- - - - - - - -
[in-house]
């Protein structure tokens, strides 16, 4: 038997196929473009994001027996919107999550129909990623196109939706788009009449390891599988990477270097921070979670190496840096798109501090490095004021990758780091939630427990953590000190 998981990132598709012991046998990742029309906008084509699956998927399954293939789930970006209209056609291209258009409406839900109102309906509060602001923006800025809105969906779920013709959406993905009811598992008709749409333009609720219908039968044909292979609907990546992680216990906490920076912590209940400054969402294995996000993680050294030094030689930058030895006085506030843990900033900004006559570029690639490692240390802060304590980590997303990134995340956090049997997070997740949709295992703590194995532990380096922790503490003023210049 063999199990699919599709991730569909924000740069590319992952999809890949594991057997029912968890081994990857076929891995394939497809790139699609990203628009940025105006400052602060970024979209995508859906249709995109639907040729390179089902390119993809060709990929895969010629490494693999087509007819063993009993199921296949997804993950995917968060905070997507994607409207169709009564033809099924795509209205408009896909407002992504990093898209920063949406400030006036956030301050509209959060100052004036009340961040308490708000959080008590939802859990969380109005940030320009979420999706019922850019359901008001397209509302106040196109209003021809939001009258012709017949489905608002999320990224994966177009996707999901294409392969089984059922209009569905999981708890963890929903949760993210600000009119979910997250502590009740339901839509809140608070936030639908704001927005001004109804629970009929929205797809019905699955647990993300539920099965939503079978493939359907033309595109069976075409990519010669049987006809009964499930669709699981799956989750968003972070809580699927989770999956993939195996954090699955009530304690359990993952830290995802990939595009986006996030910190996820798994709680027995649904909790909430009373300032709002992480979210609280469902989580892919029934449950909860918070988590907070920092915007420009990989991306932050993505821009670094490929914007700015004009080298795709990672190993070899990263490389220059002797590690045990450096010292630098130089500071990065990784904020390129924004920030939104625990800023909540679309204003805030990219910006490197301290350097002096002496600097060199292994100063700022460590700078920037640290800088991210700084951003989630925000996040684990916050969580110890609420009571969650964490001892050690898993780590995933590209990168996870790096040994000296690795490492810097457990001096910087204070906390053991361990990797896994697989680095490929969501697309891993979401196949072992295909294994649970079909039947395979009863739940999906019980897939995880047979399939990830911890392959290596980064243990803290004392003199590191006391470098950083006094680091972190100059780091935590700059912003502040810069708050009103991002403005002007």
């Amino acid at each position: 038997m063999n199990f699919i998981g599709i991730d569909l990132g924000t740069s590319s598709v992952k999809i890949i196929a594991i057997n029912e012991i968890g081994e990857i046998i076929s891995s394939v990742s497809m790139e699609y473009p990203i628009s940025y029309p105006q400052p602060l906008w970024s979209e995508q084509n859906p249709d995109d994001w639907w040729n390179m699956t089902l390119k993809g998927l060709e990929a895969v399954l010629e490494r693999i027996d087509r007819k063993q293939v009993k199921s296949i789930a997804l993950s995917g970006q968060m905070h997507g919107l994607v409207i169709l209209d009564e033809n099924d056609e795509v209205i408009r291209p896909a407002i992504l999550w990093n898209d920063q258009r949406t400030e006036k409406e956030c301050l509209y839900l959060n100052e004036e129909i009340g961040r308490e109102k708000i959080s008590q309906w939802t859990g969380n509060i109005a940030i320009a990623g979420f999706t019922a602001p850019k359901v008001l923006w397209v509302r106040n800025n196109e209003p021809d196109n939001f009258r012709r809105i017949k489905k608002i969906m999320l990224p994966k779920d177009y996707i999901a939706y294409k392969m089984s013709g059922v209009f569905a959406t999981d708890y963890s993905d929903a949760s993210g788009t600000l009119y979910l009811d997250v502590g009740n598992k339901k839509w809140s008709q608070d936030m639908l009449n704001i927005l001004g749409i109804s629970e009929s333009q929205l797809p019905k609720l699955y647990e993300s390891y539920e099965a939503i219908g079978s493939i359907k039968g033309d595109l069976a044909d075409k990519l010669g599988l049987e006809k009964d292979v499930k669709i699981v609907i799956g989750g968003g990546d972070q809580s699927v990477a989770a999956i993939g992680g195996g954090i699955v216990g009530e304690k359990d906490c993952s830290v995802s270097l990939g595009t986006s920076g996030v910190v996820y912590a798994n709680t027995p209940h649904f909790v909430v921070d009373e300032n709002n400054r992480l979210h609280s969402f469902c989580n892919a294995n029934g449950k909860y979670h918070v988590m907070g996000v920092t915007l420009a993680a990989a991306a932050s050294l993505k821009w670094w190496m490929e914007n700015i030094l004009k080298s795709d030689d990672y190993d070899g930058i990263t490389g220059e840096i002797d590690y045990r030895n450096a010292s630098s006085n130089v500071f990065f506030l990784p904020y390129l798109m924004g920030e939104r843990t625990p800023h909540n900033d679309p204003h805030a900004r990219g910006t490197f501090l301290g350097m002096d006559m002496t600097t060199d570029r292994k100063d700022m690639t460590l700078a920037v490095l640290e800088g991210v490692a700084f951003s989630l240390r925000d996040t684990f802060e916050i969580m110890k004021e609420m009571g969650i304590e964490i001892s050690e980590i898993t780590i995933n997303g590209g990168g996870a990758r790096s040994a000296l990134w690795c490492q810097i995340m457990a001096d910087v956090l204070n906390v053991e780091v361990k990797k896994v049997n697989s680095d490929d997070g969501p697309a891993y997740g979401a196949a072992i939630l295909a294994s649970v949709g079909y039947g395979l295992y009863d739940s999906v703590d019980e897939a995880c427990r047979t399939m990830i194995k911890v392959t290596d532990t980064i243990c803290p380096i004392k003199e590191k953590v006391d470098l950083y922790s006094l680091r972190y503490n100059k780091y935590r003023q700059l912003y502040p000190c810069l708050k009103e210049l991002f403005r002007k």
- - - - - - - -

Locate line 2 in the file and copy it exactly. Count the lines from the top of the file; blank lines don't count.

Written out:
């Protein structure tokens, strides 16, 4: 038997196929473009994001027996919107999550129909990623196109939706788009009449390891599988990477270097921070979670190496840096798109501090490095004021990758780091939630427990953590000190 998981990132598709012991046998990742029309906008084509699956998927399954293939789930970006209209056609291209258009409406839900109102309906509060602001923006800025809105969906779920013709959406993905009811598992008709749409333009609720219908039968044909292979609907990546992680216990906490920076912590209940400054969402294995996000993680050294030094030689930058030895006085506030843990900033900004006559570029690639490692240390802060304590980590997303990134995340956090049997997070997740949709295992703590194995532990380096922790503490003023210049 063999199990699919599709991730569909924000740069590319992952999809890949594991057997029912968890081994990857076929891995394939497809790139699609990203628009940025105006400052602060970024979209995508859906249709995109639907040729390179089902390119993809060709990929895969010629490494693999087509007819063993009993199921296949997804993950995917968060905070997507994607409207169709009564033809099924795509209205408009896909407002992504990093898209920063949406400030006036956030301050509209959060100052004036009340961040308490708000959080008590939802859990969380109005940030320009979420999706019922850019359901008001397209509302106040196109209003021809939001009258012709017949489905608002999320990224994966177009996707999901294409392969089984059922209009569905999981708890963890929903949760993210600000009119979910997250502590009740339901839509809140608070936030639908704001927005001004109804629970009929929205797809019905699955647990993300539920099965939503079978493939359907033309595109069976075409990519010669049987006809009964499930669709699981799956989750968003972070809580699927989770999956993939195996954090699955009530304690359990993952830290995802990939595009986006996030910190996820798994709680027995649904909790909430009373300032709002992480979210609280469902989580892919029934449950909860918070988590907070920092915007420009990989991306932050993505821009670094490929914007700015004009080298795709990672190993070899990263490389220059002797590690045990450096010292630098130089500071990065990784904020390129924004920030939104625990800023909540679309204003805030990219910006490197301290350097002096002496600097060199292994100063700022460590700078920037640290800088991210700084951003989630925000996040684990916050969580110890609420009571969650964490001892050690898993780590995933590209990168996870790096040994000296690795490492810097457990001096910087204070906390053991361990990797896994697989680095490929969501697309891993979401196949072992295909294994649970079909039947395979009863739940999906019980897939995880047979399939990830911890392959290596980064243990803290004392003199590191006391470098950083006094680091972190100059780091935590700059912003502040810069708050009103991002403005002007």